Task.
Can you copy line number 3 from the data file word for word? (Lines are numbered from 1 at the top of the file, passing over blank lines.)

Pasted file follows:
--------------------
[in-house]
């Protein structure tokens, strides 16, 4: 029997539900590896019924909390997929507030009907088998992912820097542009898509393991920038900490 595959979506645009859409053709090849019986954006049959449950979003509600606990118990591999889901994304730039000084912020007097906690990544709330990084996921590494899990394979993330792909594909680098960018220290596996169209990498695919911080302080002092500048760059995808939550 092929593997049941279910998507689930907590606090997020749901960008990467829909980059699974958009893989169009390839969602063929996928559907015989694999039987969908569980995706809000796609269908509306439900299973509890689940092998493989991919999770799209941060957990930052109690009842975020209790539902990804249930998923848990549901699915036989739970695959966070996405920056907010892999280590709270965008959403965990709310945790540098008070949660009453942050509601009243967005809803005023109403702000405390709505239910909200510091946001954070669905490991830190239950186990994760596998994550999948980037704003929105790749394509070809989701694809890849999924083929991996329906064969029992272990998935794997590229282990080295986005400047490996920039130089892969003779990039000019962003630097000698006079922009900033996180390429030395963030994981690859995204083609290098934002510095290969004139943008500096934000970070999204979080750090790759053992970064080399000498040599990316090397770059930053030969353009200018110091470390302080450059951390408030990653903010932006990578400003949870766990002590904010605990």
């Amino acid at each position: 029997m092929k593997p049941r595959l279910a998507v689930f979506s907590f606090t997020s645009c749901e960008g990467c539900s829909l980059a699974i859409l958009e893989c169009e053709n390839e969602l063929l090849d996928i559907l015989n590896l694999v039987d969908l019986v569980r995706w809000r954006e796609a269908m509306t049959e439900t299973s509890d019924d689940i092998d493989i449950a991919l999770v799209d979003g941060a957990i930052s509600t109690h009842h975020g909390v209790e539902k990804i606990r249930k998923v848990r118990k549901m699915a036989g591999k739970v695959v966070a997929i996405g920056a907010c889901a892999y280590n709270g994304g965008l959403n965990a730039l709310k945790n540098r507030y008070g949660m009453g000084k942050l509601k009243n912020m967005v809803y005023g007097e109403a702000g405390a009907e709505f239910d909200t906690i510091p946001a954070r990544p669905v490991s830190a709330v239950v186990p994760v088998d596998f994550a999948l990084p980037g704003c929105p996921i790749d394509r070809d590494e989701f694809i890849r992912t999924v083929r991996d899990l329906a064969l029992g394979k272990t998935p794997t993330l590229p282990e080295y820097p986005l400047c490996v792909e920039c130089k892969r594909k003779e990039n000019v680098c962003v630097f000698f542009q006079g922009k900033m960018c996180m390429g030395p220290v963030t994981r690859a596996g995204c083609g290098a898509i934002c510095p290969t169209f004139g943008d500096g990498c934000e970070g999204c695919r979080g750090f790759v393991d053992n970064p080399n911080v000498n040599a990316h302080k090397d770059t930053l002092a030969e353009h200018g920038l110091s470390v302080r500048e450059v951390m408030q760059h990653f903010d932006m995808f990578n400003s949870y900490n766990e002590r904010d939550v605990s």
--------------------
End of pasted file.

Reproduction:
């Amino acid at each position: 029997m092929k593997p049941r595959l279910a998507v689930f979506s907590f606090t997020s645009c749901e960008g990467c539900s829909l980059a699974i859409l958009e893989c169009e053709n390839e969602l063929l090849d996928i559907l015989n590896l694999v039987d969908l019986v569980r995706w809000r954006e796609a269908m509306t049959e439900t299973s509890d019924d689940i092998d493989i449950a991919l999770v799209d979003g941060a957990i930052s509600t109690h009842h975020g909390v209790e539902k990804i606990r249930k998923v848990r118990k549901m699915a036989g591999k739970v695959v966070a997929i996405g920056a907010c889901a892999y280590n709270g994304g965008l959403n965990a730039l709310k945790n540098r507030y008070g949660m009453g000084k942050l509601k009243n912020m967005v809803y005023g007097e109403a702000g405390a009907e709505f239910d909200t906690i510091p946001a954070r990544p669905v490991s830190a709330v239950v186990p994760v088998d596998f994550a999948l990084p980037g704003c929105p996921i790749d394509r070809d590494e989701f694809i890849r992912t999924v083929r991996d899990l329906a064969l029992g394979k272990t998935p794997t993330l590229p282990e080295y820097p986005l400047c490996v792909e920039c130089k892969r594909k003779e990039n000019v680098c962003v630097f000698f542009q006079g922009k900033m960018c996180m390429g030395p220290v963030t994981r690859a596996g995204c083609g290098a898509i934002c510095p290969t169209f004139g943008d500096g990498c934000e970070g999204c695919r979080g750090f790759v393991d053992n970064p080399n911080v000498n040599a990316h302080k090397d770059t930053l002092a030969e353009h200018g920038l110091s470390v302080r500048e450059v951390m408030q760059h990653f903010d932006m995808f990578n400003s949870y900490n766990e002590r904010d939550v605990s």